Nov 14 – Dec 19, 2015
An exhibition of new works by Fernando Bryce will open at Alexander and Bonin on November 14th.
The exhibition will feature three major works, The Book of Needs, Arte Nuevo and ARTnews 1944-1947, which address the discourse of universal values during the 1940s and 1950s. These works chronicle the changing international climate following the end of World War II and the beginning of the Cold War, and survey media representation of subsequent cultural shifts.
Following his established practice, the artist analyzes the representations in historical documents with his own ink-on-paper “reconstructions.” The Book of Needs consists of 81 such drawings taken from images published in the UNESCO Courier between 1948 and 1954. This magazine is the primary publication of UNESCO, a specialized United Nations agency founded in 1945 to address the educational, scientific, and cultural issues that arose following the end of WWII. Bryce sees the formation of UNESCO as a result of new cultural influences in international politics; his selection of pages re-examines the organization’s presentation of its humanist and universalist ideals.
For Arte Nuevo, Bryce used the Museum of Modern Art Library to photograph articles and images from issues of Art d’Aujourd’hui, Arte Nuevo and Ver y estimar published in the 1940s and 1950s. These three prominent international art magazines were published in Paris and Buenos Aires during the post WWII period. Marking a departure in the artist’s practice, Bryce has created 28 color silkscreen prints from these photographs. The juxtaposition of articles and images allows for an examination of the international art world at the time, specifically the institutionalization of abstract art in both Europe and South America.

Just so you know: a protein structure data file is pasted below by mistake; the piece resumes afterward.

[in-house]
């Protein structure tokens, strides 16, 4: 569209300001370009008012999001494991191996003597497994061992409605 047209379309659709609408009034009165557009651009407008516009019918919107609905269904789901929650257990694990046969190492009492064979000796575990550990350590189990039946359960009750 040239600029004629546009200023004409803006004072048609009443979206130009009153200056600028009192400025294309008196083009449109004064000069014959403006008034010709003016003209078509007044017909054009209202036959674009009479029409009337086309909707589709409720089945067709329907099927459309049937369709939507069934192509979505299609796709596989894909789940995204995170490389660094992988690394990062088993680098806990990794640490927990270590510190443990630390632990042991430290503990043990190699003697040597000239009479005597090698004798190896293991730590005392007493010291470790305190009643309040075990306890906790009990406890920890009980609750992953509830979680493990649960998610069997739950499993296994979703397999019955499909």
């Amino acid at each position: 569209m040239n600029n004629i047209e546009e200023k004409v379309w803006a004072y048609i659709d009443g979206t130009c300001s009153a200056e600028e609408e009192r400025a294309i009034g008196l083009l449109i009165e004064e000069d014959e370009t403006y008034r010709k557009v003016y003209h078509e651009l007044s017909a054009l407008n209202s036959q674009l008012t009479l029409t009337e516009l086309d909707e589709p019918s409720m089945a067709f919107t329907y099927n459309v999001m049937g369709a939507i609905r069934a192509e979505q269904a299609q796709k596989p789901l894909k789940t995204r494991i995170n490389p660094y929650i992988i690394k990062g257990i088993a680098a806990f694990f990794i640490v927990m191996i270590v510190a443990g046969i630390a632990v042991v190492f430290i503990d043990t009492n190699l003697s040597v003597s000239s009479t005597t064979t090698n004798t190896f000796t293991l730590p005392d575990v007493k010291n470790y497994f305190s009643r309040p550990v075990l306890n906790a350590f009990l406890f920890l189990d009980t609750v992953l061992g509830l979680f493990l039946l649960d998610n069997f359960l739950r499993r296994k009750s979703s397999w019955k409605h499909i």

ARTnews 1944-1947 is comprised of 31 ink drawings representing gallery advertisements in the magazine during this period. Typical of the day, the typography is simple and direct as is the content or ‘copy’. The majority are ads for solo exhibitions but the underlying content is the representation of European, Japanese, North and South American artists in post World War II New York.
Fernando Bryce (b. 1965 Lima) currently lives and works in Lima and New York. In 2011, a major survey of his work, Drawing Modern History, was organized by the Museo de Arte de Lima (MALI) and traveled to Museo Universitario de Arte Contemporáneo (MUAC), Mexico City, and Museo de Arte Latinoamericano de Buenos Aires (MALBA). His work has been exhibited internationally including “Manifesta 4,” Frankfurt am Main (2002); “8th International Istanbul Biennial,” (2003); “26th Biennial of São Paulo” (2004); “54th Carnegie International,” Pittsburgh (2005); “T1 - The Pantagruel Syndrome,” Castello di Rivoli, Turin (2006); and “11th Biennale de Lyon,” (2011).